How long does the EB-5 Process take?
The most frequently asked question we get from prospective investors is “How soon after I apply for the EB-5 visa can I enter the United States?” Adding up all the months on the lower end, you can expect to be able to enter the country in approximately one year, but it often takes longer.
1. Selecting the right EB5 Direct Investment or EB5 Regional Center project (1 to 3 months): choosing the right project can take longer than you expect. In addition to the time it takes to learn about the process enough to be comfortable about investing, potential investors also might have to wait until a prospective project they learned about through pre-launch information opens and accepts subscribers.
2. Preparing the application (approximately 1 month): this is the time that it will take your lawyer to prepare the application.**
3. Form I-526 review (6 to 9 months): the current USCIS processing time is 5 months. But Regional Centers are reporting longer wait periods. Once the I-526 is approved, your funds are released from the Regional Center’s escrow account. (If Premium Processing is introduced, this stage will be reduced to 2 weeks. Which brings us to the second most asked question, “When will Premium Processing be introduced?”)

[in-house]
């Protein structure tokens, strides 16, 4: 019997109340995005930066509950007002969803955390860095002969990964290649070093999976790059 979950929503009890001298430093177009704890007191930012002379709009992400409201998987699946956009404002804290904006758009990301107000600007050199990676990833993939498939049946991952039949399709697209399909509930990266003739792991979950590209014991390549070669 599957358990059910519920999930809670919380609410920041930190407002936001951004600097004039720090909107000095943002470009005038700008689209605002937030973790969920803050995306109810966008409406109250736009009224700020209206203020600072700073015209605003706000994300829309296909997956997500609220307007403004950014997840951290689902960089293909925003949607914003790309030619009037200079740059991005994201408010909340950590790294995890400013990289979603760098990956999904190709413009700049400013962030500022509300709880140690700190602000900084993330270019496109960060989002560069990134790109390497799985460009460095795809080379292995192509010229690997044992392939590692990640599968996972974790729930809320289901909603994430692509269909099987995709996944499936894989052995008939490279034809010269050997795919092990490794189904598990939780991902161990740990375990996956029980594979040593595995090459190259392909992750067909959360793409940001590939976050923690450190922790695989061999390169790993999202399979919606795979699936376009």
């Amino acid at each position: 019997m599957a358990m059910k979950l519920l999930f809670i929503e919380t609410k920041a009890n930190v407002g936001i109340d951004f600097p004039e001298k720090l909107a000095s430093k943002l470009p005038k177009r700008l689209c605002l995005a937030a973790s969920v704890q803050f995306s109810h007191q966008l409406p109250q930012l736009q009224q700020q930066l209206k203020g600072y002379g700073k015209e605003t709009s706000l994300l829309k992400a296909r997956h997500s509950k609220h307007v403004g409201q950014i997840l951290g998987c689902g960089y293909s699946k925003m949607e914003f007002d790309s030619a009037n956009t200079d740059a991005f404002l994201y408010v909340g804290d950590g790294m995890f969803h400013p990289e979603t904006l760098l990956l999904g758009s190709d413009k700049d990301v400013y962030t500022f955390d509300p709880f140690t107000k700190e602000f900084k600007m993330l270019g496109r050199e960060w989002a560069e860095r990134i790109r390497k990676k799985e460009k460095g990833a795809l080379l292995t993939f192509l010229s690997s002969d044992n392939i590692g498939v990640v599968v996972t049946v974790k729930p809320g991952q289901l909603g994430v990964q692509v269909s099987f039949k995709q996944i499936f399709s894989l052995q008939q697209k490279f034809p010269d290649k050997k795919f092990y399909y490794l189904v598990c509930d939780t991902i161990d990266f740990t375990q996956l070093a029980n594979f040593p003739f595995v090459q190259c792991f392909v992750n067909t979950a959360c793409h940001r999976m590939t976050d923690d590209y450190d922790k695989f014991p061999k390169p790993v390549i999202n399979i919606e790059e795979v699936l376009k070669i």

4. Consulate interview or Adjustment of Status Form I-485 filing (4 to 9 months): This timing depends on where you are and how backlogged the USCIS is – this is why you will see many different websites showing different numbers for this part.
After this stage you can enter the United States on your conditional greencard which is valid for two years.
5. Filing for Removal of Conditions Form I-829: this filing is done during the period between the 21st and 24th month after receiving your conditional greencard. This process takes approximately 6 to 9 months.
6. Five years after receiving your conditional greencard you can apply for U.S. citizenship.
** Please note that if your home country has currency restrictions this can add more time to the timeline. (This does not mean that a prospective investor should start wiring funds to save time prior to consulting with his or her attorney.)